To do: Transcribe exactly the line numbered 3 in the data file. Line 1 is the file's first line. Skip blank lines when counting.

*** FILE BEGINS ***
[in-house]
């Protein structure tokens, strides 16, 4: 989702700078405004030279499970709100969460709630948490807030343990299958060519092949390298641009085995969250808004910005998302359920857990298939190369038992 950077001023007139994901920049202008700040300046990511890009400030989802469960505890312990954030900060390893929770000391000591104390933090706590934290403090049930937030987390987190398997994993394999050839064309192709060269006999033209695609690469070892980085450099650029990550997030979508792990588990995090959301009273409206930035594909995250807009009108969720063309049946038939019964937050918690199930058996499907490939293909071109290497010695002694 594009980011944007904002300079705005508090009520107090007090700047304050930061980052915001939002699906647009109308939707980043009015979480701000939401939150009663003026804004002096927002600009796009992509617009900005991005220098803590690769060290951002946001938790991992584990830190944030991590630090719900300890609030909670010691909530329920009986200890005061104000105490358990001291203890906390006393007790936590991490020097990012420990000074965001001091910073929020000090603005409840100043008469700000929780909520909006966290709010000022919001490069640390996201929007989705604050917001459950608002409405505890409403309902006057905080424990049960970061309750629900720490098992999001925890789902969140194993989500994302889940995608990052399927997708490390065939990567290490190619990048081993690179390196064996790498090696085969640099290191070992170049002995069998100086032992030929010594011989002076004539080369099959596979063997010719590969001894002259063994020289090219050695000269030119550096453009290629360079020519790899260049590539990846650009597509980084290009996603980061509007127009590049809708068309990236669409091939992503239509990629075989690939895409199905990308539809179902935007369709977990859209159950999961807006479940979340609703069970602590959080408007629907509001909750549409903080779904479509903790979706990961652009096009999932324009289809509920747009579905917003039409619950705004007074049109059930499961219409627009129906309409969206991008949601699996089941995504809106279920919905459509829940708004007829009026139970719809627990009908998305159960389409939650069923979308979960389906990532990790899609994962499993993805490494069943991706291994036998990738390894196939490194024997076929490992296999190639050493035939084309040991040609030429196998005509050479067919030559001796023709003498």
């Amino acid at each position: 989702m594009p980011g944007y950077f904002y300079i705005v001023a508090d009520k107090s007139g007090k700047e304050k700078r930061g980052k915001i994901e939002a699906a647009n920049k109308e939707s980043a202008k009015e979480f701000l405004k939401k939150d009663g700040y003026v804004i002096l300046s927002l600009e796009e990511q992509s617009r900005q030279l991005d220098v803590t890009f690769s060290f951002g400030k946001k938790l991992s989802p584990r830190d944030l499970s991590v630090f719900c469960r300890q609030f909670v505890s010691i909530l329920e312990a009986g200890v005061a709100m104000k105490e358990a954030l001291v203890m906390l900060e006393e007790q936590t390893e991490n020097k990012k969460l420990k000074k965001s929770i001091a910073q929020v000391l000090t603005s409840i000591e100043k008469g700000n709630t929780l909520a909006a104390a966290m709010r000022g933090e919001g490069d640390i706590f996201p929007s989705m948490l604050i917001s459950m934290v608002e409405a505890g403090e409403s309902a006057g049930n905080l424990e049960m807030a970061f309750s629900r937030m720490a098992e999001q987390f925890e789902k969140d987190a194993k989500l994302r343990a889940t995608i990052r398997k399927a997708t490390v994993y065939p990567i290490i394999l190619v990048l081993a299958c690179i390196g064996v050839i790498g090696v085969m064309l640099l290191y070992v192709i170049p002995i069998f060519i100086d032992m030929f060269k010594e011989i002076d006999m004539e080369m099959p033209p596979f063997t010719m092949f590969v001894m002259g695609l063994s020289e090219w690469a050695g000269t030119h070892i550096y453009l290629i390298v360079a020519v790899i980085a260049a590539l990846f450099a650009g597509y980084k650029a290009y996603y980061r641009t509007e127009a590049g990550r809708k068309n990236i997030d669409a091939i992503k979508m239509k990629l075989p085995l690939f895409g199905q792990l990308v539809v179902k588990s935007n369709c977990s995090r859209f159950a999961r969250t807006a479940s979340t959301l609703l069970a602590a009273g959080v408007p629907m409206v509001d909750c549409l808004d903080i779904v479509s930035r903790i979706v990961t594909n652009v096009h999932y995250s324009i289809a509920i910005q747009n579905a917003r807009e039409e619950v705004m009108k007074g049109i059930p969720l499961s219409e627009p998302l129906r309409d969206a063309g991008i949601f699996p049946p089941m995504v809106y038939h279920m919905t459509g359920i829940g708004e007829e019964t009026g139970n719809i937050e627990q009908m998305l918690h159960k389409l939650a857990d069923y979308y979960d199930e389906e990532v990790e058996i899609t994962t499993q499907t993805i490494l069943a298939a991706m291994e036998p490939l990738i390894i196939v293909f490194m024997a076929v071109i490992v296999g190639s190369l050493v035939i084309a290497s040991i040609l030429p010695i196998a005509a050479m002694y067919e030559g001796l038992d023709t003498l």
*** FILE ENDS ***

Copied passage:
């Amino acid at each position: 989702m594009p980011g944007y950077f904002y300079i705005v001023a508090d009520k107090s007139g007090k700047e304050k700078r930061g980052k915001i994901e939002a699906a647009n920049k109308e939707s980043a202008k009015e979480f701000l405004k939401k939150d009663g700040y003026v804004i002096l300046s927002l600009e796009e990511q992509s617009r900005q030279l991005d220098v803590t890009f690769s060290f951002g400030k946001k938790l991992s989802p584990r830190d944030l499970s991590v630090f719900c469960r300890q609030f909670v505890s010691i909530l329920e312990a009986g200890v005061a709100m104000k105490e358990a954030l001291v203890m906390l900060e006393e007790q936590t390893e991490n020097k990012k969460l420990k000074k965001s929770i001091a910073q929020v000391l000090t603005s409840i000591e100043k008469g700000n709630t929780l909520a909006a104390a966290m709010r000022g933090e919001g490069d640390i706590f996201p929007s989705m948490l604050i917001s459950m934290v608002e409405a505890g403090e409403s309902a006057g049930n905080l424990e049960m807030a970061f309750s629900r937030m720490a098992e999001q987390f925890e789902k969140d987190a194993k989500l994302r343990a889940t995608i990052r398997k399927a997708t490390v994993y065939p990567i290490i394999l190619v990048l081993a299958c690179i390196g064996v050839i790498g090696v085969m064309l640099l290191y070992v192709i170049p002995i069998f060519i100086d032992m030929f060269k010594e011989i002076d006999m004539e080369m099959p033209p596979f063997t010719m092949f590969v001894m002259g695609l063994s020289e090219w690469a050695g000269t030119h070892i550096y453009l290629i390298v360079a020519v790899i980085a260049a590539l990846f450099a650009g597509y980084k650029a290009y996603y980061r641009t509007e127009a590049g990550r809708k068309n990236i997030d669409a091939i992503k979508m239509k990629l075989p085995l690939f895409g199905q792990l990308v539809v179902k588990s935007n369709c977990s995090r859209f159950a999961r969250t807006a479940s979340t959301l609703l069970a602590a009273g959080v408007p629907m409206v509001d909750c549409l808004d903080i779904v479509s930035r903790i979706v990961t594909n652009v096009h999932y995250s324009i289809a509920i910005q747009n579905a917003r807009e039409e619950v705004m009108k007074g049109i059930p969720l499961s219409e627009p998302l129906r309409d969206a063309g991008i949601f699996p049946p089941m995504v809106y038939h279920m919905t459509g359920i829940g708004e007829e019964t009026g139970n719809i937050e627990q009908m998305l918690h159960k389409l939650a857990d069923y979308y979960d199930e389906e990532v990790e058996i899609t994962t499993q499907t993805i490494l069943a298939a991706m291994e036998p490939l990738i390894i196939v293909f490194m024997a076929v071109i490992v296999g190639s190369l050493v035939i084309a290497s040991i040609l030429p010695i196998a005509a050479m002694y067919e030559g001796l038992d023709t003498l």